In a related matter, Vallone appealed to Mayor Michael Bloomberg to extend the operating hours of the Astoria Pool and other municipal pools during the heat wave. Vallone stated, “There’s no better way to conserve electricity or cool down during this extreme heat than to visit one of our city pools. We need to provide more access to our residents, so that no one misses the chance to enjoy these great resources during the day or in the evening.”

Vallone had received complaints from constituents who were turned away from the Astoria Pool, which led him to suggest extending open hours from 7 to 8 p.m. Currently all 54 Parks Department pools are open from 11 am. to 3 p.m. and then 4 p.m. to 7 p.m.

Vallone also noted that in recent days police had stopped admitting swimmers at 5:15 p.m. due to concerns about massive crowds exiting pool locker rooms at that time. Typically, he said, Park attendants can turn people away at 6 p.m., as greater numbers of people are using the public pools and causing overcrowding.

GILLIBRAND: BRING WORLD CUP TO U.S.: Following the great reception recent soccer World Cup action received in this country, U.S. Senator Kirsten Gillibrand (D–New York) is leading a bipartisan coalition of 26 senators in an effort to support America’s bid to host the 2022 FIFA World Cup. Her colleague, Senator Charles Schumer, is among the Cup’s advocates.

The U.S. Soccer Federation has already submitted a bid for the 2018 or 2022 World Cup and FIFA is expected to decide by December which country will host those games. The U.S., already home to some of the world’s best and most popular sporting venues, would surely draw record-breaking audiences, Gillibrand said in a letter to FIFA President Sepp Blatter. “With a population of 300 million people, we assure you that there will be no lack of fans clamoring to attend the matches.”

The lawmaker also pointed out that the U.S. features significant transportation and tourism infrastructure that will enable visitors to attend games with great ease.

PHEFFER ANNOUNCES SERVICES FOR AFGHAN GI: Services for Sergeant Ronald Alan Kubik, who was killed in action in Afghanistan, will be held by his family today at the JASA Rockaway Park Senior Center, Assemblymember Audrey Pheffer announced.

“On April 23, our longtime friend and community member, Birdie Daly, lost her beloved grandson, Ronald,” Pheffer said. “I encourage everyone to join us in paying our respect to Ronald’s ultimate sacrifice.”

Besides grandmother Bridget (Birdie) Daly, Kubik is survived by his father and mother, Ronald and Rose Kubik; his grandmother, Eileen M. Kubik; sisters Amy and Mary, and stepbrother Fred.

Pheffer said Queens County Commander Mike Henen Jr., Past Commander of the Queens County American Legion, will preside over the memorial services, to be held from 12:30 to 1:30 p.m. at the senior center at 106-20 Shorefront Pkwy., Rockaway Park.

Representatives from the Army Reserve will direct the Color Guard. A reception in Sergeant Kubik’s honor will follow. Kubik was killed during combat operations with Company D, 3d Battalion, 75th Rangers.

FERRERAS HONORS ‘HUGGING SAINT’: On July 5, Councilmember Julissa Ferreras (D–Corona) welcomed Mata Amritanandamyi Devi (“Amma”), known informally as the “Hugging Saint”, to New York City on her annual North American tour stop at Manhattan Center and presented her with a Council Proclamation expressing gratitude for her spiritual and charitable work around the world.

“Amma’s mission, offering a loving touch to millions while building the social and economic infrastructure to help the poor and suffering lead productive lives, is an inspiration and model to all of us seeking deeper engagement with our communities,” Ferreras said.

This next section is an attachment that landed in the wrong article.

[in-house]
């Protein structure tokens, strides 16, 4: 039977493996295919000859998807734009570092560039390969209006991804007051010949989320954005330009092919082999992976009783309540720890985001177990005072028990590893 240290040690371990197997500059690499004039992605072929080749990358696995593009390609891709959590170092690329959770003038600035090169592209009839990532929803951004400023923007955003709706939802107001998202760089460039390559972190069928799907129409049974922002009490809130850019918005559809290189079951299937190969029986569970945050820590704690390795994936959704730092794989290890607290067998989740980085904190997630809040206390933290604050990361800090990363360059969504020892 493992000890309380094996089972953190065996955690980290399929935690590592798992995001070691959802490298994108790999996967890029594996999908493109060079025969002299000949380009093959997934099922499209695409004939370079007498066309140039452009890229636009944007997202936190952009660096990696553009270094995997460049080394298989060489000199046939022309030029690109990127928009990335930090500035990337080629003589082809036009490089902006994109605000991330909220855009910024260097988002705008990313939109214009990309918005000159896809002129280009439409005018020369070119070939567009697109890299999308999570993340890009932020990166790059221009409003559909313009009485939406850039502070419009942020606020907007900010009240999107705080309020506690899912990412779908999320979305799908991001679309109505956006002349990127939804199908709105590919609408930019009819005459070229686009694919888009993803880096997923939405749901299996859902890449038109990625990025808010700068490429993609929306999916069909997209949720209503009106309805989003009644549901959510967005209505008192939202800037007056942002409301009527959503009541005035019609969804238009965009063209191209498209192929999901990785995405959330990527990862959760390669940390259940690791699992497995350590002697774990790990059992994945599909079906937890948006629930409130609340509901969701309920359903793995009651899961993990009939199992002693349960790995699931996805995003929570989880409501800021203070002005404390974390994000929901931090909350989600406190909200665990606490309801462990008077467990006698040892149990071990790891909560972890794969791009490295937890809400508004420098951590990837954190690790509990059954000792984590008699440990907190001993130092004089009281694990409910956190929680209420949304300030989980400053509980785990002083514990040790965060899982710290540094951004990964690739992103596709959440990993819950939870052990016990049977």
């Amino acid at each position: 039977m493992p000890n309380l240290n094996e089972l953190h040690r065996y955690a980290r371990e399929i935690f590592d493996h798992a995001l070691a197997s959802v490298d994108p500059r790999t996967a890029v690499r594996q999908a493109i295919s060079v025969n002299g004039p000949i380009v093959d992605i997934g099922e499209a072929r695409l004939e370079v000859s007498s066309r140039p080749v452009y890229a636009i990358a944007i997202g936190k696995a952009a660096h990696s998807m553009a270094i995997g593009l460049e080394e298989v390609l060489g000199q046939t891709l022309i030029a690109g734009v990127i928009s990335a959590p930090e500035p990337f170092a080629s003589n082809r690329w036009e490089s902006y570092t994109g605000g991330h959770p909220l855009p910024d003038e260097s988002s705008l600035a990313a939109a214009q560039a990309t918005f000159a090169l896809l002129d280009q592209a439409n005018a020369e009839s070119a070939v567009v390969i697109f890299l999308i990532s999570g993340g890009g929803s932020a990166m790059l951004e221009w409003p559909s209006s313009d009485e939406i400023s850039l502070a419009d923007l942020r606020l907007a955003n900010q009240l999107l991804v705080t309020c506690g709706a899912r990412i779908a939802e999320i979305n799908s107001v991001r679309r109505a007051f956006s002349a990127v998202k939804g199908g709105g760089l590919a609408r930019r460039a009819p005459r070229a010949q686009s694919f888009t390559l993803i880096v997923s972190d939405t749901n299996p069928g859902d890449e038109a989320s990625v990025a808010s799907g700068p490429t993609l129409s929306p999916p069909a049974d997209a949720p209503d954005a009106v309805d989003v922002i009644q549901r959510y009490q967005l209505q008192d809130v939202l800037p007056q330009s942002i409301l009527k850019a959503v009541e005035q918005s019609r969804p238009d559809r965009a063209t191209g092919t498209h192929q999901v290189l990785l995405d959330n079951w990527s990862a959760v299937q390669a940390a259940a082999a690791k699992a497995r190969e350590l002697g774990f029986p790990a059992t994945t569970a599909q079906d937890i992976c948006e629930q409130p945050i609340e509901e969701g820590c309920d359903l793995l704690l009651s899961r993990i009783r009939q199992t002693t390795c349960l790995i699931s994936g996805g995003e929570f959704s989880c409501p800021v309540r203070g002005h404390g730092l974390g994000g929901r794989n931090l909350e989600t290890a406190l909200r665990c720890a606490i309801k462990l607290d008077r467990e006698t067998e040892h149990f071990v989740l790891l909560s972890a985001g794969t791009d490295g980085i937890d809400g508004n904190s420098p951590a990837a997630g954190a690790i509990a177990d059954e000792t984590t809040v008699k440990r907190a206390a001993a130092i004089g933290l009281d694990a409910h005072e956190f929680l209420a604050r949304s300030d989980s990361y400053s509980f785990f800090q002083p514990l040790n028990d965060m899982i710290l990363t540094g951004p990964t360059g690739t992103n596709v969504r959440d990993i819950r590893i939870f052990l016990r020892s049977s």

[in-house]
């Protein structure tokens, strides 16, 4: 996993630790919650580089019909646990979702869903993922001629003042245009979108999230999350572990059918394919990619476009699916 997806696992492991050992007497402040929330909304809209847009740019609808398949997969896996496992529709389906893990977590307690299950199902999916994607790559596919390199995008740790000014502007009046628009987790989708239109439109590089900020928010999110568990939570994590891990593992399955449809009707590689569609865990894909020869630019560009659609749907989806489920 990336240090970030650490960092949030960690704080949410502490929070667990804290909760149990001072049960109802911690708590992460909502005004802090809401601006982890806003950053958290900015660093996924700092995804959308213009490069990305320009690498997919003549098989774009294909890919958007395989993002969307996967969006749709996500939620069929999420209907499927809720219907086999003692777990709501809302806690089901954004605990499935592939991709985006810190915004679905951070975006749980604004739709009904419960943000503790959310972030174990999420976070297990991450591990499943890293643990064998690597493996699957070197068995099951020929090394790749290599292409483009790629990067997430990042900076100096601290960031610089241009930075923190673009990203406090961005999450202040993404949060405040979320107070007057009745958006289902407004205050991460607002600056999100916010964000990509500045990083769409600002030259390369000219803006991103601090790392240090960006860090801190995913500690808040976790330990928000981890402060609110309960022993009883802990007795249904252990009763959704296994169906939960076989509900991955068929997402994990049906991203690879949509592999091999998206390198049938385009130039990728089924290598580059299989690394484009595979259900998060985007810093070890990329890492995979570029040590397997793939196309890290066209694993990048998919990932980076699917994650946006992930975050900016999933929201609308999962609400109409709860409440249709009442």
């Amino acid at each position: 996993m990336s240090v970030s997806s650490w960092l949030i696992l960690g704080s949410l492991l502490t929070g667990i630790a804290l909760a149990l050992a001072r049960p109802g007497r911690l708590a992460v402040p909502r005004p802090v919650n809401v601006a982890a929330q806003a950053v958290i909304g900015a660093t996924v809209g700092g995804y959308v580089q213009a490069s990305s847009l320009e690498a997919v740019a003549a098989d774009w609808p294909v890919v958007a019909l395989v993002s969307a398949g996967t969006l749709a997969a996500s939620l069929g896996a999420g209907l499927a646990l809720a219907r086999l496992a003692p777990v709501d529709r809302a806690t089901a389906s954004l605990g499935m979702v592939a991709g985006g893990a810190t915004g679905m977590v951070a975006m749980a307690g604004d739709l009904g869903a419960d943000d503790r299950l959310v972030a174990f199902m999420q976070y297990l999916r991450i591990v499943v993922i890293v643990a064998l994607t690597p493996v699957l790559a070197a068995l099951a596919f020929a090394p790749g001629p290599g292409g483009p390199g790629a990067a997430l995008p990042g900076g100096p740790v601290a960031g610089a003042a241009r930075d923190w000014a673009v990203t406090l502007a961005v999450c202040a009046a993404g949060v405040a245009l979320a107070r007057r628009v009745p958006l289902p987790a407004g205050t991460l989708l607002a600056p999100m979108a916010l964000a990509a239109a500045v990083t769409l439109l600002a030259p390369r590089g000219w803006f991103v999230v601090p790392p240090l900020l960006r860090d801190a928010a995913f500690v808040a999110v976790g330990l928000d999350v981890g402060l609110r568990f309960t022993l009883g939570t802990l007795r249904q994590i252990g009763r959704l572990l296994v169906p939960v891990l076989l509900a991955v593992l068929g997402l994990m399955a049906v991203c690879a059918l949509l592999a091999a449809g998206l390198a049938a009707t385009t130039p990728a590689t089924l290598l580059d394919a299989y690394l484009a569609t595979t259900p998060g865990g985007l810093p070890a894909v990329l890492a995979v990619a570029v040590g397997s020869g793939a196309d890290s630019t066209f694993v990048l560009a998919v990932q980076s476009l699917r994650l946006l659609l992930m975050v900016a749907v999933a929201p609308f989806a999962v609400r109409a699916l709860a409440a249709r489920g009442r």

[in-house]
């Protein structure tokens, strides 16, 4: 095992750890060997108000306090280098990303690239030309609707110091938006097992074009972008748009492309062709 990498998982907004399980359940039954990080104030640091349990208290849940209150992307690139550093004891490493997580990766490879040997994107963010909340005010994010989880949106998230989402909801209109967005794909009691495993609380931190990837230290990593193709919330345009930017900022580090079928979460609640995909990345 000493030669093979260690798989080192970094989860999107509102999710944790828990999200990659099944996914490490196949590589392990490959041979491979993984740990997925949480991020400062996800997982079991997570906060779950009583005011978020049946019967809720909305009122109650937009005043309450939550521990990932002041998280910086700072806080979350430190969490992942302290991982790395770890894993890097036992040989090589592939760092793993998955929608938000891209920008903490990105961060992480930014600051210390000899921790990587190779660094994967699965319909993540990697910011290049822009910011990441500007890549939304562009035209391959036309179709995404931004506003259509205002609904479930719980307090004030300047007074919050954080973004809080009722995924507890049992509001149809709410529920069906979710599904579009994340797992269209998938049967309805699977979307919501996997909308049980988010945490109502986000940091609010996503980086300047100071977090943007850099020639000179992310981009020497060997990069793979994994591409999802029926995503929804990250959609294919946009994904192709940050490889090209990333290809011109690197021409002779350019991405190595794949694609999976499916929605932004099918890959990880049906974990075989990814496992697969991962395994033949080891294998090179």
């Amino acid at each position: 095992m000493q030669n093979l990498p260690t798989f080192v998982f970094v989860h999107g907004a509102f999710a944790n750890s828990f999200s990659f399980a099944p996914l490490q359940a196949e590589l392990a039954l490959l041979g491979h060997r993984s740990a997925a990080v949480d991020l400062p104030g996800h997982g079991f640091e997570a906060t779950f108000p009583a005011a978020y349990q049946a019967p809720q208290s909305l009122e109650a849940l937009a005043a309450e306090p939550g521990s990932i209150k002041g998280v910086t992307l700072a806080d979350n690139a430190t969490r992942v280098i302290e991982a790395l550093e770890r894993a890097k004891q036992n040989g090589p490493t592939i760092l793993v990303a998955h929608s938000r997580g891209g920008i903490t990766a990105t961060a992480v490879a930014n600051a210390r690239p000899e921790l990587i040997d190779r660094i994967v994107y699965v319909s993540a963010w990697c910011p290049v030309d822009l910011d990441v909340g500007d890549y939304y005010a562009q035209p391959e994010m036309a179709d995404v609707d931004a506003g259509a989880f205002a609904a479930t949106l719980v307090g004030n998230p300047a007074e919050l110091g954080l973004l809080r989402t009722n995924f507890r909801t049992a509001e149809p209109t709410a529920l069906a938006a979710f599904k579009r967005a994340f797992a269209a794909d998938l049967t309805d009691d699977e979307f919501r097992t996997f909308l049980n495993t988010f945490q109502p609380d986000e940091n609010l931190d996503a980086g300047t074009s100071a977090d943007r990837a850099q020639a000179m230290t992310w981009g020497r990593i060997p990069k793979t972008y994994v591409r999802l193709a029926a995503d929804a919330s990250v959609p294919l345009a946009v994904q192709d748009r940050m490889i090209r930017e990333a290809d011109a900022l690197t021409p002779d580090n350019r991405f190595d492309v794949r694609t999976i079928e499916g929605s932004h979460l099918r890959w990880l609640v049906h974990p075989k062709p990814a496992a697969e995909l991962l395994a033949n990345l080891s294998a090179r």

Amma was honored in the Council Proclamation for her extensive charitable work, including her donation of tens of millions of dollars for relief for the 2004 Asian tsunami, Hurricane Katrina in 2005, and survivors of the Haitian earthquake earlier this year.

Thousands of people had come to welcome Amma to the U.S. and hear her message of Universal Motherhood, Ferreras said.

HALLORAN RAVES ABOUT ‘RECORD FUNDS’ FOR LOCAL GROUPS: Some legislators may be circumspect about receiving and distributing socalled “member items” or “discretionary” city funds to local community groups, but Councilmember Dan Halloran (R–C, Whitestone) was ecstatic about the $415,000 he received and gave out to about a dozen groups in his district and told the world about it.

“These monies make a huge difference,” said Halloran, a first time lawmaker representing a Northeast Queens district covering Bayside, Whitestone, College Point, Beechhurst and Bay Terrace and parts of Flushing, Douglaston and Little Neck, said. “In a recession, it’s harder than ever for nonprofits and community groups to make ends meet and keep serving our neighborhoods.” Halloran got $57,000 more than his predecessor, Tony Avella—the most such money that the district has ever received, Halloran exulted.

Among the community groups benefitting from Halloran’s list were:

•Chabad of Northeast Queens, for its nursing home and youth programs, getting funds for the first time.

•Boy Scouts ($7,500) and Girl Scouts ($5,000).

•Several local churches, which received about $10,000 in total for senior and youth programs, including St. Kevin’s senior club, St. Luke’s Roman Catholic Church and St. Mel’s Leisure Club.

•Little League Baseball of College Point ($9,000); Bay Community Volunteer Ambulance Corps ($3,400) for Bay Terrace service; Bayside Historical Society ($10,000); Bayside Village BID ($3,500); Friends of Fort Totten ($3,500), and Little Neck–Douglaston VAC ($3,500).

LAWMAKERS LAMENT ROCKAWAY FERRY CLOSING: Instead of ending service on the Rockaway-to-Wall Street ferry, the Port Authority and New York City should have run it like a business, like the Staten Island Ferry, and kept it running to benefit Rockaway residents, said Congressmember Anthony Weiner (D–Queens/Brooklyn).

Also bemoaning the end of service were Councilmember Eric Ulrich (R–C, Ozone Park) and the ferry’s Rockaway clients, who will now have to resort to auto, bus and subway service for a longer ride to New York City.